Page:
The oral route of administration was chosen to simulate a condition of potential human exposure.
Vehicle:
corn oil
Details on oral exposure:
PREPARATION OF DOSING SOLUTIONS:
 
 DIET PREPARATION

- Rate of preparation of diet (frequency): N/A

- Mixing appropriate amounts with (Type of food): N/A

- Storage temperature of food: N/A
 


VEHICLE

- Justification for use and choice of vehicle (if other than water): The test item was insoluble in water hence corn oil was used

- Concentration in vehicle: 2 mg/mL and 200 mg/mL
- Amount of vehicle (if gavage): 5 mL/kg bodyweight,
- Lot/batch no. (if required): Not stated

- Purity: Not stated
Analytical verification of doses or concentrations:
yes
Details on analytical verification of doses or concentrations:
Approximately 50 % of the final volume of vehicle was added to the test item and magnetically stirred until the test material had dispersed and homogenous. Specimen formulations were prepared at concentrations of 2 mg/mL and 200 mg/mL .

The stability was assessed following storage at ambient temperature (nominally 21 °C) for 0, 2 and 4 hours and 1 day, and refrigeration (nominally 2 to 8 ºC) for 1 day, 8 days and 15 days.

Single samples were taken for assay from the top, middle and bottom of the magnetically stirred formulation and homogeneity was determined by analysis of these samples. Stability was determined from the mean concentration of Tetraesters of pentaerythritol with 2- methylpropanoic acid and 3,5,5-trimethyl-hexanoic acid in the vehicle at each sampling point.

The results of the analysis confirmed that Tetraesters of pentaerythritol with 2- methylpropanoic acid and 3,5,5-trimethyl-hexanoic acid produced an homogenous suspension and was stable in the liquid matrix at concentrations of 2 and 200 mg/mL for 24 hours at ambient temperature and for up to 15 days when refrigerated (nominally 2 to 8 ºC).
Duration of treatment / exposure:
90 days
Frequency of treatment:
Once each day
Doses / concentrationsopen allclose all
Dose / conc.:
0 mg/kg bw/day (nominal)
Remarks:
Group 1 Control
Dose / conc.:
100 mg/kg bw/day (nominal)
Remarks:
Group 2. Test item
Dose / conc.:
300 mg/kg bw/day (nominal)
Remarks:
Group 3. Test item
Dose / conc.:
1 000 mg/kg bw/day (nominal)
Remarks:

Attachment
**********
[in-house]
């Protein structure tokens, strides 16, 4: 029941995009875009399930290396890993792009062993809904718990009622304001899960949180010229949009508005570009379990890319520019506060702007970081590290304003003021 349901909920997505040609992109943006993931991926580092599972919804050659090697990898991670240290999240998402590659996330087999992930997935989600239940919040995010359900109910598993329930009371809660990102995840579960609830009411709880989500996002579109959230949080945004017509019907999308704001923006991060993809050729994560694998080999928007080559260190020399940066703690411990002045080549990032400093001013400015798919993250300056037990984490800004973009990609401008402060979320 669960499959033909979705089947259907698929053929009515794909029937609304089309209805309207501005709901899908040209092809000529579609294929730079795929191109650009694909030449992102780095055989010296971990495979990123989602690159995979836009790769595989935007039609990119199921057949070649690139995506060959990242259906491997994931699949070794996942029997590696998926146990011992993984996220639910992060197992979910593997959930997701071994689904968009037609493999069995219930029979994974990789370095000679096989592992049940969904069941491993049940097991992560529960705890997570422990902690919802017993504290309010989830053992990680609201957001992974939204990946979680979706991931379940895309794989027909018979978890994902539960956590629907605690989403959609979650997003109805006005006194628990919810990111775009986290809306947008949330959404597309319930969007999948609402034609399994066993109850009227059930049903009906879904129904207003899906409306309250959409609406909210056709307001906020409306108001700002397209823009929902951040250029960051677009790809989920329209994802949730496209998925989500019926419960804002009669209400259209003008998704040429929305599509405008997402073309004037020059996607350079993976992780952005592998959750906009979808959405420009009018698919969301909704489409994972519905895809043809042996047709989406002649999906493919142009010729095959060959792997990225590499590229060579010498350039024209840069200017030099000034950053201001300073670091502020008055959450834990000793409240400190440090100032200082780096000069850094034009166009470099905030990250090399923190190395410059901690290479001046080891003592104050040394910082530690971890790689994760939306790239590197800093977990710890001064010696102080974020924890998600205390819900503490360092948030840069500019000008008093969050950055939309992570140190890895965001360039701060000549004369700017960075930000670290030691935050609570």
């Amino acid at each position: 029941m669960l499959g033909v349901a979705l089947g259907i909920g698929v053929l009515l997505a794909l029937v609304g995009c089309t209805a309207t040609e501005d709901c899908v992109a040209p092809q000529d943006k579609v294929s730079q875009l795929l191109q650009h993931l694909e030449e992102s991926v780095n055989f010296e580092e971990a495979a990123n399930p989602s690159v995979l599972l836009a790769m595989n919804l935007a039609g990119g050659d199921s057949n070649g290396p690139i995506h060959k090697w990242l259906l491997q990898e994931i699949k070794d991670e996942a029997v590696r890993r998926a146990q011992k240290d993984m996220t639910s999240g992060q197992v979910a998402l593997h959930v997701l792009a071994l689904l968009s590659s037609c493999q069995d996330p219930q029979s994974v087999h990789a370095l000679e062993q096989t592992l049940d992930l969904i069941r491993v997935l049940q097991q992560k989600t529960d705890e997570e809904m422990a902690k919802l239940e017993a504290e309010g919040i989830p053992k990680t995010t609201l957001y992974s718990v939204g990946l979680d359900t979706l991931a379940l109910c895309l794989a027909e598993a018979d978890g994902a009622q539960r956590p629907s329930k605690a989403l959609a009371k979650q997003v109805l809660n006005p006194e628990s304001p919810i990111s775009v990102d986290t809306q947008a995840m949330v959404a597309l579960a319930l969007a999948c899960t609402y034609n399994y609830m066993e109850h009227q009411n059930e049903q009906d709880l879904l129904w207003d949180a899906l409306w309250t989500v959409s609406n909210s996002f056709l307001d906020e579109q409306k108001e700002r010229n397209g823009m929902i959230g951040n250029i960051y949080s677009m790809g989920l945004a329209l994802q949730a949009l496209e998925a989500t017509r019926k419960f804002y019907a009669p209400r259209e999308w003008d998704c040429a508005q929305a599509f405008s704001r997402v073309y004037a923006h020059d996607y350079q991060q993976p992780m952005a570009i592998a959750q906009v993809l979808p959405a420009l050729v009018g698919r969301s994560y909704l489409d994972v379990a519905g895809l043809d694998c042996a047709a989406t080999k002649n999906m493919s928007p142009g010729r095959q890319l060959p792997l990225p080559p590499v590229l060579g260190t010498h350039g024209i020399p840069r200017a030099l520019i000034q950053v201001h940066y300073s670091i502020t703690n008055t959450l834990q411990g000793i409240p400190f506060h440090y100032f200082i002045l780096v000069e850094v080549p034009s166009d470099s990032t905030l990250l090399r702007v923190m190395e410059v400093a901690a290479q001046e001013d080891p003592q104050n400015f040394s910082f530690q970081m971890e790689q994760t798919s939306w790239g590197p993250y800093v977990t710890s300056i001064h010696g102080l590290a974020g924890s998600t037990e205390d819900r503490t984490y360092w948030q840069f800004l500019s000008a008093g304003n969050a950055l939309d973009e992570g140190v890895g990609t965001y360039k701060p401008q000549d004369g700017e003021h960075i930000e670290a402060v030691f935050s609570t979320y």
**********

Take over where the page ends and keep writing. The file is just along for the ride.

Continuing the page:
Group 4. Test item
No. of animals per sex per dose:
20
Control animals:
yes
Details on study design:
- Dose selection rationale: Dose selection was based on the result obtained from a 14 day dose range finder study.

- Rationale for animal assignment (if not random): Animal were assigned randomly

- Fasting period before blood sampling for clinical biochemistry: Not stated

- Rationale for selecting satellite groups: Not included

- Post-exposure recovery period in satellite groups: N/A

- Section schedule rationale (if not random): N/A

- Other: Not stated
Positive control:
No

Examinations

Observations and examinations performed and frequency:
CAGE SIDE OBSERVATIONS: Yes
- Time schedule: Daily


DETAILED CLINICAL OBSERVATIONS: Yes
- Time schedule: Twice daily


BODY WEIGHT: Yes
- Time schedule for examinations: The weight of each rat was recorded one week before treatment commenced (Week -1), on the day that treatment commenced (Week 0), weekly throughout the treatment period and before necropsy.


FOOD CONSUMPTION AND COMPOUND INTAKE (if feeding study):

- Food consumption for each animal determined and mean daily diet consumption calculated as g food/kg body weight/day: Yes: The weight of food supplied to each cage, that remaining and an estimate of any spilled was recorded for each week throughout the treatment period. From these records the mean weekly consumption per animal (g/animal/week) was calculated for each cage.
- Compound intake calculated as time-weighted averages from the consumption and body weight gain data: N/A



FOOD EFFICIENCY: